In memoriam, Frederick A. Lockwood, T&CTJ’s former publisher

It is with sincere sadness that I report the sudden passing of Frederick (Fred) A. Lockwood, Tea & Coffee Trade Journal’s former long-time publisher, who died on January 17, 2017. Lockwood Publications owned T&CTJ for more than 35 years before selling it to Bell Publishing in May 2016. In addition to being the magazine’s publisher, Fred Lockwood was also vice president of Lockwood Publications. He was 64 years old.

Fred joined Lockwood Publications in the early 1980s at the request of his brother, George Lockwood. Prior to that, he served in the US Coast Guard and Merchant Marines for many years, and he always talked about his time in the service fondly. While with Lockwood Publications, Fred handled accounts in the coffee, tea and tobacco industries (the company also publishes Smoke, Smokeshop, Tobacco International and Tobacco Products International), but he was especially passionate about the coffee and tea sectors. Fred loved visiting his clients in territories that included Italy, Spain, Brazil and Argentina, where he first tasted mate and became an avid drinker—it was his beverage of choice every morning.

Fred hired me as editor-in-chief of T&CTJ in May 2012 and was my first “teacher” in the industry. He was a lifetime student of the industry and always enjoyed learning about coffee and tea, and keeping up with the latest news and technologies. As a novice in the industry, I had much to learn (still do) and constantly peppered Fred with many queries. In my four years working with him, I cannot recall one time that he was unable to answer any question that I posed.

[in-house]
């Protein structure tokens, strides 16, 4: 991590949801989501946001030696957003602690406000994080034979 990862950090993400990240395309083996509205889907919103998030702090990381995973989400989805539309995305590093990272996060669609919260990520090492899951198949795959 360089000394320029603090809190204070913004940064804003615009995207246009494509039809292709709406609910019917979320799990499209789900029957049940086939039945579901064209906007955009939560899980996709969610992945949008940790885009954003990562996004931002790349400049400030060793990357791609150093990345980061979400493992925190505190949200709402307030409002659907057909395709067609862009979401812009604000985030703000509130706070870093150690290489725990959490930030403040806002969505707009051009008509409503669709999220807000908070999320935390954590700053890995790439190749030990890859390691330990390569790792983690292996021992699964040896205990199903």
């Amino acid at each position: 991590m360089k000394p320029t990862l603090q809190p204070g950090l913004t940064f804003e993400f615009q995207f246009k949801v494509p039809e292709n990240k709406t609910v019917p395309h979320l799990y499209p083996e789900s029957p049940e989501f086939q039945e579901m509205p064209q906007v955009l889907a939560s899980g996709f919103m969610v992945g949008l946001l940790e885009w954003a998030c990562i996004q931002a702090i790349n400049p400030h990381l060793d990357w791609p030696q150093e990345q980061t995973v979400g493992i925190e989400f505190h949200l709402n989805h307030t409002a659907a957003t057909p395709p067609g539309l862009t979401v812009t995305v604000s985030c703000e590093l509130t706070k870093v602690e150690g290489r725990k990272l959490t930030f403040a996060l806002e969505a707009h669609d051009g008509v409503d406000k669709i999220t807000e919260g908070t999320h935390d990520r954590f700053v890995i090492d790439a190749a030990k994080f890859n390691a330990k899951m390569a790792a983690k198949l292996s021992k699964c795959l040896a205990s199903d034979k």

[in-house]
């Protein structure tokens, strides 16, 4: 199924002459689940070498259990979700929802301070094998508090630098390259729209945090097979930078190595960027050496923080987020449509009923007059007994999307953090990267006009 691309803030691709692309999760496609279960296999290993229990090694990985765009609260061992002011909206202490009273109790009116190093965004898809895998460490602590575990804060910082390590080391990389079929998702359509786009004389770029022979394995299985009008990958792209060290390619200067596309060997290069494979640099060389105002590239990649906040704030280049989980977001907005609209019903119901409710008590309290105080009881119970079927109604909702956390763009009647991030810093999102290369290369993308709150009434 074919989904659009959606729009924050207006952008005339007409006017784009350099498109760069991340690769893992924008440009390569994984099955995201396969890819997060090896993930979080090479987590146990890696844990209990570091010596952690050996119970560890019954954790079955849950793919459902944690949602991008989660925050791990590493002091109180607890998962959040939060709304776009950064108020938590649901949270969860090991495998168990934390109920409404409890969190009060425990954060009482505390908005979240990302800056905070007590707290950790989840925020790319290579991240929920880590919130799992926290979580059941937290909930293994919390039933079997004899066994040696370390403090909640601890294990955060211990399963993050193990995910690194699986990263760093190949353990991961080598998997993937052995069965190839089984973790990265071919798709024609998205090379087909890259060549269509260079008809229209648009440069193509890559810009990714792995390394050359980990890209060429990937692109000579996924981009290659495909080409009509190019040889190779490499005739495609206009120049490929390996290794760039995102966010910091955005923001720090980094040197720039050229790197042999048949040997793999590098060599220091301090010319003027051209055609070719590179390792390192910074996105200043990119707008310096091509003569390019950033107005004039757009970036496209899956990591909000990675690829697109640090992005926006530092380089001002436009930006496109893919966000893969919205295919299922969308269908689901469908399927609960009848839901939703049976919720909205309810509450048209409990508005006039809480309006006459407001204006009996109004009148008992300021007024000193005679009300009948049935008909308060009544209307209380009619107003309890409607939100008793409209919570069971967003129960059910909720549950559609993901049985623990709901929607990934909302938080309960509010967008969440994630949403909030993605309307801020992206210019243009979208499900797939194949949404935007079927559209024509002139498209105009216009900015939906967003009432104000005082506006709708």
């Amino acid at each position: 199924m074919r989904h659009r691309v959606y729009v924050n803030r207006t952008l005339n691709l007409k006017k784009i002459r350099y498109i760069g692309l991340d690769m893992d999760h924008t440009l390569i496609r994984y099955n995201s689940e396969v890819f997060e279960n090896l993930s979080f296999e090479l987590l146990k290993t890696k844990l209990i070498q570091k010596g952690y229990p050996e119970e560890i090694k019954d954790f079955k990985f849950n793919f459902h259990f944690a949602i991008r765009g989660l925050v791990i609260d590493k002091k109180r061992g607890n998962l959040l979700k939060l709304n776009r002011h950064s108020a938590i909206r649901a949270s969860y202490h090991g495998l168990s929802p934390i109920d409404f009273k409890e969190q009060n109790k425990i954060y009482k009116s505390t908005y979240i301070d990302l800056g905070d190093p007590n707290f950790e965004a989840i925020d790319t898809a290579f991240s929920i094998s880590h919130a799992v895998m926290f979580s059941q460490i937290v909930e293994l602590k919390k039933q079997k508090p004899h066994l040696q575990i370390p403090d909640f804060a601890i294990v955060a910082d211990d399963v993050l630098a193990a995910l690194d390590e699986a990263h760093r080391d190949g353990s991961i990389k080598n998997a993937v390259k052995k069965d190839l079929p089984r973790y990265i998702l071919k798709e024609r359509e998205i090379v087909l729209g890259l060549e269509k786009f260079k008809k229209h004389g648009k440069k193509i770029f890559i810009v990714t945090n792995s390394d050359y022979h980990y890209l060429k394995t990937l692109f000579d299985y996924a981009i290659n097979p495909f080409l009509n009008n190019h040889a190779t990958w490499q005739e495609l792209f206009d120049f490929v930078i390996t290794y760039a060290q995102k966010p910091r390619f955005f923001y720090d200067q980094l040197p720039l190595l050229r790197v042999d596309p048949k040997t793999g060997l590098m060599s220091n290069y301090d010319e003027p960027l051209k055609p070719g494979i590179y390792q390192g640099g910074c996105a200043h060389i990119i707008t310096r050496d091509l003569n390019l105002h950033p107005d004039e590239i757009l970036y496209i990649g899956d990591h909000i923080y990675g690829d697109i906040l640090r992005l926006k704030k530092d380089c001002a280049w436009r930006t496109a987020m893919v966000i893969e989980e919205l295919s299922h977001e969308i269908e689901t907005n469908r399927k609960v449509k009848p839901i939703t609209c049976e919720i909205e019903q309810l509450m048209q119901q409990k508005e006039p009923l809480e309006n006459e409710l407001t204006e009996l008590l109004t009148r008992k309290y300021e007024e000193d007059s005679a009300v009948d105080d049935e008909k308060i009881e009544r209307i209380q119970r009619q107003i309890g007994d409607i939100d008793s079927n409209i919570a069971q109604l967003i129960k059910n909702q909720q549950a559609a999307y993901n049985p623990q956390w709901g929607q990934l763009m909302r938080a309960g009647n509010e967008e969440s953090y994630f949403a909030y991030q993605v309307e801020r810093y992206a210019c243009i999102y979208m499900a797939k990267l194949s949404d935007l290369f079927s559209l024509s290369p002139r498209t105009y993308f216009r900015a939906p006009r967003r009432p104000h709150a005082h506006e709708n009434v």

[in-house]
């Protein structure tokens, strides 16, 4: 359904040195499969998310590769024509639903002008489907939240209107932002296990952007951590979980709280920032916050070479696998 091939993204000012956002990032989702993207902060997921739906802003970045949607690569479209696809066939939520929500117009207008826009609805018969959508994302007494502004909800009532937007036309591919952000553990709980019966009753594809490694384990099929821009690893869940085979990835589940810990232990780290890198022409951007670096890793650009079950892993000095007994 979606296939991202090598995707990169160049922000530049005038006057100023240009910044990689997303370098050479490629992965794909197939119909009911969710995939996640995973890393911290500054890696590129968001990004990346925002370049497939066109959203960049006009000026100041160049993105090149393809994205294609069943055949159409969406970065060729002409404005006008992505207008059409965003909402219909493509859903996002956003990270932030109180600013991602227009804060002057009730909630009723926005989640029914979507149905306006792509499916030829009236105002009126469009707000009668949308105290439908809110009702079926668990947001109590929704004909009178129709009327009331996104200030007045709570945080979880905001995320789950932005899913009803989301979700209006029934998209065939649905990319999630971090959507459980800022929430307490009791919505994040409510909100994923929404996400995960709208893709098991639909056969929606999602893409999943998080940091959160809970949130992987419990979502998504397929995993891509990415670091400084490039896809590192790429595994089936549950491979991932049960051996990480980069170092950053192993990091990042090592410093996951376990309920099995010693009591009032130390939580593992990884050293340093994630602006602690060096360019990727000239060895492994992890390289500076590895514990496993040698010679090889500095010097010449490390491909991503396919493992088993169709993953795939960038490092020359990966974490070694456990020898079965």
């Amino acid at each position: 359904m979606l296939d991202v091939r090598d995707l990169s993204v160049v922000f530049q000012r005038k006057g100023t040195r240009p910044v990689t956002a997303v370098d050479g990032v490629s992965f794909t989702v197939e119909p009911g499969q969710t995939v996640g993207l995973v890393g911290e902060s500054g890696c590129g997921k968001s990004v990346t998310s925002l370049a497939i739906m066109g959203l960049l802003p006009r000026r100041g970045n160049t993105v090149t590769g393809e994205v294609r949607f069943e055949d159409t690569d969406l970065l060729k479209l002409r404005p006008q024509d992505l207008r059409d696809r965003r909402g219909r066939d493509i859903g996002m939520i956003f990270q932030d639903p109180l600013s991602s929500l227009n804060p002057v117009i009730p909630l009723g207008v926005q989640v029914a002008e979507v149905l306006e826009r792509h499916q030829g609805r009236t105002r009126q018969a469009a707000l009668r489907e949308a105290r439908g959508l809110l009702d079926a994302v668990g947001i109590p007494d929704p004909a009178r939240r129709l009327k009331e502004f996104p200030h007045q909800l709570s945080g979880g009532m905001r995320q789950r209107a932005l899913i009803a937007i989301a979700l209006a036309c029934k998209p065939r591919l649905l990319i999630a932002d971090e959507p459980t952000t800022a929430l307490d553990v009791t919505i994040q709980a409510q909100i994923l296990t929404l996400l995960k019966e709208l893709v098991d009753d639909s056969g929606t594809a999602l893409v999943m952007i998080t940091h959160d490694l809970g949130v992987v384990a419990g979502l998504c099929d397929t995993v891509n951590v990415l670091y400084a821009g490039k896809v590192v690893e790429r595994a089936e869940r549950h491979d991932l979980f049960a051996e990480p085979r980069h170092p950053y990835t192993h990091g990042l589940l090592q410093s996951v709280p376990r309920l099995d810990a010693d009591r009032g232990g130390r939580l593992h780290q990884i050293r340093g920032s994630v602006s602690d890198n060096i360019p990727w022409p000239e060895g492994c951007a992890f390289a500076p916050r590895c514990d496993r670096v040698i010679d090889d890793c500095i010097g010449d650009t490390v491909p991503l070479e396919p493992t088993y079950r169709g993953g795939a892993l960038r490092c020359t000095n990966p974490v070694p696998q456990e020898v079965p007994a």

Although slight in stature, Fred had a big personality. He was affable, fun and friendly. He loved history and was extremely well read, particularly in historical literature. In the office, we used to joke that Fred was the “king of the tangent,” as no matter the topic of the meeting, he always had a story that somehow related to the conversation – in his mind – whether it was directly or indirectly (most often indirectly). These stories frequently caused meetings to run much longer than necessary, but they were always entertaining. Fred also enjoyed doing the daily The New York Times crossword puzzles. He would occasionally come into my office under the guise of having an “important discussion” only to ask me a pop culture or entertainment questions for which he had no clue what the answer could be. He truly was quite a character.

I will miss Fred’s cheery disposition, sense of humor, wit, his non-sequiturs, and his knowledge of the coffee and tea industries. On behalf of myself, Scott Rogers, our North American account executive who worked with Fred for more than 15 years, and T&CTJ’s many contributing writers who worked with him over the years, I would like to extend our deep condolences to Fred’s wife, Ginny, his son Tim, his daughter Laura, his brothers and sisters, and his friends.

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